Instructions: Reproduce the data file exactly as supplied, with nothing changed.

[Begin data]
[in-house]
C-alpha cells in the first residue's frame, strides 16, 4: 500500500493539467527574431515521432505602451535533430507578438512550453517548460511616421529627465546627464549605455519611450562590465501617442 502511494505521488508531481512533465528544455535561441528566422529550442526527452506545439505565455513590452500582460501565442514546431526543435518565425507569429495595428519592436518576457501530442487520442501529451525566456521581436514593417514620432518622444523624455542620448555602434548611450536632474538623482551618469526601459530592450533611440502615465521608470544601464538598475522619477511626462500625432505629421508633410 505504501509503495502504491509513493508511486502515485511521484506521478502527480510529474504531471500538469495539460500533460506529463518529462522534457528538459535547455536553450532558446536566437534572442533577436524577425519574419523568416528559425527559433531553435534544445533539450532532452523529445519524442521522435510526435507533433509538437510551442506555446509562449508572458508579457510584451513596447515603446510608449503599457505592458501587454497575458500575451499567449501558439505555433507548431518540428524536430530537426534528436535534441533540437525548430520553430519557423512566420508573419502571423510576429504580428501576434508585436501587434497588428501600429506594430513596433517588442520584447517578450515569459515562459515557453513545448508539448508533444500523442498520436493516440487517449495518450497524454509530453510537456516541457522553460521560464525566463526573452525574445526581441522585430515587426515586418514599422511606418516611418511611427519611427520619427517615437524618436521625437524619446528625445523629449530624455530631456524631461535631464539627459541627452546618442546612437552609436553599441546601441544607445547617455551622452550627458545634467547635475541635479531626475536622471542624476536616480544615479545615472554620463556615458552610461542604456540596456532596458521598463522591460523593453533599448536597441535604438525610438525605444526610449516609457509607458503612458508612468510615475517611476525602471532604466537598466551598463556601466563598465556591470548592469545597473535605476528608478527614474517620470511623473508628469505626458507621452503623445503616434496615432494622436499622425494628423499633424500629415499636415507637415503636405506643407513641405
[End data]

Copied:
[in-house]
C-alpha cells in the first residue's frame, strides 16, 4: 500500500493539467527574431515521432505602451535533430507578438512550453517548460511616421529627465546627464549605455519611450562590465501617442 502511494505521488508531481512533465528544455535561441528566422529550442526527452506545439505565455513590452500582460501565442514546431526543435518565425507569429495595428519592436518576457501530442487520442501529451525566456521581436514593417514620432518622444523624455542620448555602434548611450536632474538623482551618469526601459530592450533611440502615465521608470544601464538598475522619477511626462500625432505629421508633410 505504501509503495502504491509513493508511486502515485511521484506521478502527480510529474504531471500538469495539460500533460506529463518529462522534457528538459535547455536553450532558446536566437534572442533577436524577425519574419523568416528559425527559433531553435534544445533539450532532452523529445519524442521522435510526435507533433509538437510551442506555446509562449508572458508579457510584451513596447515603446510608449503599457505592458501587454497575458500575451499567449501558439505555433507548431518540428524536430530537426534528436535534441533540437525548430520553430519557423512566420508573419502571423510576429504580428501576434508585436501587434497588428501600429506594430513596433517588442520584447517578450515569459515562459515557453513545448508539448508533444500523442498520436493516440487517449495518450497524454509530453510537456516541457522553460521560464525566463526573452525574445526581441522585430515587426515586418514599422511606418516611418511611427519611427520619427517615437524618436521625437524619446528625445523629449530624455530631456524631461535631464539627459541627452546618442546612437552609436553599441546601441544607445547617455551622452550627458545634467547635475541635479531626475536622471542624476536616480544615479545615472554620463556615458552610461542604456540596456532596458521598463522591460523593453533599448536597441535604438525610438525605444526610449516609457509607458503612458508612468510615475517611476525602471532604466537598466551598463556601466563598465556591470548592469545597473535605476528608478527614474517620470511623473508628469505626458507621452503623445503616434496615432494622436499622425494628423499633424500629415499636415507637415503636405506643407513641405